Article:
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When installing application on client's server at the end of the project, how to give admin's password to client? (On paper, by word?) Client may not be very technical so script generating password could be to hard for him.

And should I keep other/same admin credentials for myself for later support?

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  • 1
    Side note: installing an application on the client's server for the first time "at the end of the project" smells like a very unrealistic waterfall approach.
    – Doc Brown
    Jun 1, 2018 at 11:14
  • Why not prompt the user, during installation? Jun 1, 2018 at 15:59

3 Answers 3

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I would consider giving a temporary password which the admin must change after logging in the first time. Also you need to ensure that this temporary password will be used only by the admin.

This way you would avoid possible breaches and also possible costs of sending the password via post.

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  • should change or must change (forced by the system)? And send this password by email?
    – Szel
    Jun 1, 2018 at 9:19
  • must. email would be easier. you could also give a call.
    – Mightee
    Jun 1, 2018 at 9:23
  • I can see this generating a lot of support calls if someone other than the expected person logs in first
    – Ewan
    Jun 1, 2018 at 10:06
  • By "the user" you mean "the admin", I guess? And I guess you also mean the guy who installs the software needs to make sure noone else except the intended admin can logon to the system before anyone else does it? If you clarify this, I consider to change my downvote into an upvote.
    – Doc Brown
    Jun 1, 2018 at 12:06
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Really you should get them to type in the password as part of an install script.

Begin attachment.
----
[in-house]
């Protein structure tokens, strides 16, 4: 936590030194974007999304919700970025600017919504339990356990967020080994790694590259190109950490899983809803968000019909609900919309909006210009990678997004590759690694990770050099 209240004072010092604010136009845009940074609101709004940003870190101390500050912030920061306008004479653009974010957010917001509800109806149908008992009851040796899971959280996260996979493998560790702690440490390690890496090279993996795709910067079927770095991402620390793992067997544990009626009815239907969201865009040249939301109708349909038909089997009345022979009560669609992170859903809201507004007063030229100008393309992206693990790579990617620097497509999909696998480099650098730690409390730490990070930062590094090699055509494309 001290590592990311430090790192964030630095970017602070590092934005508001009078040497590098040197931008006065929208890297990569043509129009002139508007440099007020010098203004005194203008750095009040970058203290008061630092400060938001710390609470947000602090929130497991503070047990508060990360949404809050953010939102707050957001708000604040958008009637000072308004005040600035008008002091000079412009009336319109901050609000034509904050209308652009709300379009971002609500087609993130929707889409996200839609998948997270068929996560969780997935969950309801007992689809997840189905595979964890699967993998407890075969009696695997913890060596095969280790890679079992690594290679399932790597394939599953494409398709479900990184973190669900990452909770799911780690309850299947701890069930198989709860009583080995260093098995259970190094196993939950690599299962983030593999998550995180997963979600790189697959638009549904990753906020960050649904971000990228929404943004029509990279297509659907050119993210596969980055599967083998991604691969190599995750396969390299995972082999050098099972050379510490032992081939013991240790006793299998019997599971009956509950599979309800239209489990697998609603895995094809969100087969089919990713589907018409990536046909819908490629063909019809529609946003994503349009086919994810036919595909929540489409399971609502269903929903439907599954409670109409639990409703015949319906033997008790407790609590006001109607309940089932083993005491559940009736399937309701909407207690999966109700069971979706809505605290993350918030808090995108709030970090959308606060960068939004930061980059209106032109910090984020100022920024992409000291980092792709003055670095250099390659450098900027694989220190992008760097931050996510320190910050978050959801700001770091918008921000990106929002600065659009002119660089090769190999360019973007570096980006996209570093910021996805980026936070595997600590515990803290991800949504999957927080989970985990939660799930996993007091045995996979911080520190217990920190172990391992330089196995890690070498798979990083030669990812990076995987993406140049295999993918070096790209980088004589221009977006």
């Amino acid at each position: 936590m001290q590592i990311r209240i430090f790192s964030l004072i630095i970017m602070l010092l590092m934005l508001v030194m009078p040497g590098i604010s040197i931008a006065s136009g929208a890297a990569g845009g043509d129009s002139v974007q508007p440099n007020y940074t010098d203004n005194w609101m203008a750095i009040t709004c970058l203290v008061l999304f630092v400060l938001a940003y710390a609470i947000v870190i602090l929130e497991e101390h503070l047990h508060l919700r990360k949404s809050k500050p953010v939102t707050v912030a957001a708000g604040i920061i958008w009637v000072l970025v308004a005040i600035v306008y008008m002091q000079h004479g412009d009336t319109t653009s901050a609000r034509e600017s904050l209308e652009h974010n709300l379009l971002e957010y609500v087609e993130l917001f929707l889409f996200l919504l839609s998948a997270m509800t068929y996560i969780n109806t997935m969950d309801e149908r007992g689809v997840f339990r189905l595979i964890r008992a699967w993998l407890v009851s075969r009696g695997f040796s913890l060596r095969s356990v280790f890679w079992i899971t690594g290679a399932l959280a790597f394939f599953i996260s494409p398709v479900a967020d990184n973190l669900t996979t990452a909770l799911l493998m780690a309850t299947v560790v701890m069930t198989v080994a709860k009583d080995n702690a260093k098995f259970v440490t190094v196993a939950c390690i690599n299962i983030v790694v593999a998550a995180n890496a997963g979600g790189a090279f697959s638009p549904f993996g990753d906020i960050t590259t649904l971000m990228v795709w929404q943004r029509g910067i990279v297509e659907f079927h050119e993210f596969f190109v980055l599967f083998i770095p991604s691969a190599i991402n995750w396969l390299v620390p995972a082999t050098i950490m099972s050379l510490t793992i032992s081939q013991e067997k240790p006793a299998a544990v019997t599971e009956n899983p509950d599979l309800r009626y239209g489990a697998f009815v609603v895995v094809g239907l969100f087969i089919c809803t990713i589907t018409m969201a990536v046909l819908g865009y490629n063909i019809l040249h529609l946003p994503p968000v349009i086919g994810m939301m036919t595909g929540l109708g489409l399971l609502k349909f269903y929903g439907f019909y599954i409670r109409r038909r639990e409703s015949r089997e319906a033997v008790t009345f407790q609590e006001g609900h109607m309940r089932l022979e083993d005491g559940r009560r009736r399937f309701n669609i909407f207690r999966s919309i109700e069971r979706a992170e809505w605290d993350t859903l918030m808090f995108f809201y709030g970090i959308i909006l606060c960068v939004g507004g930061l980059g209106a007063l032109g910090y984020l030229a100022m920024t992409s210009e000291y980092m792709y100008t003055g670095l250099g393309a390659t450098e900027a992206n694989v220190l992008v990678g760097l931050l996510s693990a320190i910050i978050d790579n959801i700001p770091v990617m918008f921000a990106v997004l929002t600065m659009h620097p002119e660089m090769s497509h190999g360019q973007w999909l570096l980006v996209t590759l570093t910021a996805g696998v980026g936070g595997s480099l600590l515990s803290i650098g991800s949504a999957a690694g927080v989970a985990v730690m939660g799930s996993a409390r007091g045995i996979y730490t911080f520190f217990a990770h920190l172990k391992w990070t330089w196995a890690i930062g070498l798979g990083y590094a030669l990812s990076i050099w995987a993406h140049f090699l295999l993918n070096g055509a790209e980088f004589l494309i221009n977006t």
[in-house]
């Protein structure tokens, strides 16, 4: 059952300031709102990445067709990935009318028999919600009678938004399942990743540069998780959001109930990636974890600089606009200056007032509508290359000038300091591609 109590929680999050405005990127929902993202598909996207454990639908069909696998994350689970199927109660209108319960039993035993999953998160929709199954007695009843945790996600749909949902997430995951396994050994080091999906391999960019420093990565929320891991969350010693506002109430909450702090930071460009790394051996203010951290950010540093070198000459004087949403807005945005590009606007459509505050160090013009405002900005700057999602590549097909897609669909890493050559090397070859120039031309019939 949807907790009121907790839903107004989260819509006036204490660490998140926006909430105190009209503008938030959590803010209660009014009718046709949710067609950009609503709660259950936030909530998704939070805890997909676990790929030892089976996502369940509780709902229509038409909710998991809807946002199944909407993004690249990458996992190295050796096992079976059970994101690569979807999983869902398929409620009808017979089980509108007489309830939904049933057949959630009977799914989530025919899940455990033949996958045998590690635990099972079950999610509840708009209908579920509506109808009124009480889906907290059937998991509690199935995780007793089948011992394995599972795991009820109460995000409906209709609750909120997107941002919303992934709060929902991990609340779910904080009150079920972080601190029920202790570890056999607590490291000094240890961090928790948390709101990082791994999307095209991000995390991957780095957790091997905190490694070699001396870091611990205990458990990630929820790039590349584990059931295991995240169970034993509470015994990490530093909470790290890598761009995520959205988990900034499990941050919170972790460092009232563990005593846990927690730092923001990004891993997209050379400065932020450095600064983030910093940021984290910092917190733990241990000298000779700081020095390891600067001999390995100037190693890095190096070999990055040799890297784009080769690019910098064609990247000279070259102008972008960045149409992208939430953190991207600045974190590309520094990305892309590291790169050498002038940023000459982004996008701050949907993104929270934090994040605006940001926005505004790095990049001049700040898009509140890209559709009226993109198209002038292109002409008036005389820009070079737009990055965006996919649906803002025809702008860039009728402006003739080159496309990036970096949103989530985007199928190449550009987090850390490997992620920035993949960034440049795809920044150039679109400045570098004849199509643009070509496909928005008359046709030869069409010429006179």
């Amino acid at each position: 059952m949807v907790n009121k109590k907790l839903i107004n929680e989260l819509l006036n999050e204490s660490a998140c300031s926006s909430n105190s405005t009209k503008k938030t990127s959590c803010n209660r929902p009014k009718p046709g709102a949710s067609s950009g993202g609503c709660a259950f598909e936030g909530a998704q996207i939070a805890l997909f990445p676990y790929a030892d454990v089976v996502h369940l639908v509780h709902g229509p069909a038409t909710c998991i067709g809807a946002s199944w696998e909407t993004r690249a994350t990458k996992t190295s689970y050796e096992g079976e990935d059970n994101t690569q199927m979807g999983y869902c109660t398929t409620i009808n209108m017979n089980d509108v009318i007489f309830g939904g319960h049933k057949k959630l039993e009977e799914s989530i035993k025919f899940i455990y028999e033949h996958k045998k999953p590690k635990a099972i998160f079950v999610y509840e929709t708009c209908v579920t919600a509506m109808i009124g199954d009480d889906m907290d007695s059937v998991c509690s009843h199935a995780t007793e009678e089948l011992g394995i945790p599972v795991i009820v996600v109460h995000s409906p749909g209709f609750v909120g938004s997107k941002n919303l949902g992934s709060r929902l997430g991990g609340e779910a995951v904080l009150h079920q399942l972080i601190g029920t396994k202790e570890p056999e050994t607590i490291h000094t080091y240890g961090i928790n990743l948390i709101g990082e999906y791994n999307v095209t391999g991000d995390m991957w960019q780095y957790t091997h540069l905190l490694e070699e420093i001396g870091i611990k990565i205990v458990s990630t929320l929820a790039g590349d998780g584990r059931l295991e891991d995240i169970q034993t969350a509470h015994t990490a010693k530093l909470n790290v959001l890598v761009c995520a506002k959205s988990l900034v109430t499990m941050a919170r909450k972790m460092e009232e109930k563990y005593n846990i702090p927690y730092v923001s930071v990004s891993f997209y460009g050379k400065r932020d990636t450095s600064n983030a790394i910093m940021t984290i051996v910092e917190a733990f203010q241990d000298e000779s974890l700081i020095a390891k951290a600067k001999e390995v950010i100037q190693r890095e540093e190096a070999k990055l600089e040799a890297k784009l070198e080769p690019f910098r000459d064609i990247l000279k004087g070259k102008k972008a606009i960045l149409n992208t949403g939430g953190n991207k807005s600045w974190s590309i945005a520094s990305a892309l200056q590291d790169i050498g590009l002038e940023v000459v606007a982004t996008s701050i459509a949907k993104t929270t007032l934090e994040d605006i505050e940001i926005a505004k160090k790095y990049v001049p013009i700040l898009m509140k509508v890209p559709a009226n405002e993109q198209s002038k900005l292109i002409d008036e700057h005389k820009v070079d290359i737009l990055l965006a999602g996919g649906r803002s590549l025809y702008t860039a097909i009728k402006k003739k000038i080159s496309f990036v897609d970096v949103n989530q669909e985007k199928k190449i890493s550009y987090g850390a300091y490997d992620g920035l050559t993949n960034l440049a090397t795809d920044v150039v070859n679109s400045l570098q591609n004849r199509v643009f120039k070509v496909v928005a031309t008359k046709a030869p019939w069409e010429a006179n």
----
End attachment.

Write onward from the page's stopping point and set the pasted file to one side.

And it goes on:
If not possible and assuming you are off site, I would do a screen share where:

  • You remote to the machine and login
  • Hand control to Customer on site
  • Customer changes password without telling you what it is.
  • Get Customer to log off and on again to confirm it works.

Assuming

  • you are a good actor,
  • your connection is secure,
  • the passwords are starred out on the screen
  • and you verify the customer is the customer

Then the new password hasn't been sent across the internet and you have confirmed the removal of the old password

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Depending on how paranoid you are about the password going astray, email might not be secure enough. Its often not possible to make any guarantees about how the email is secured in transit. Instant messaging solutions (Skype etc.) encrypt traffic, so often present a safer option.

An alternative might be 'dropbox' (the concept, not the company) type services, that provide a one shot download of a file (https://send.firefox.com/, for example).

I wouldnt keep hold of the password after youve sent it (indeed, depending on your business area, this might be dictated by regulations), but add password reset functionality to the system.

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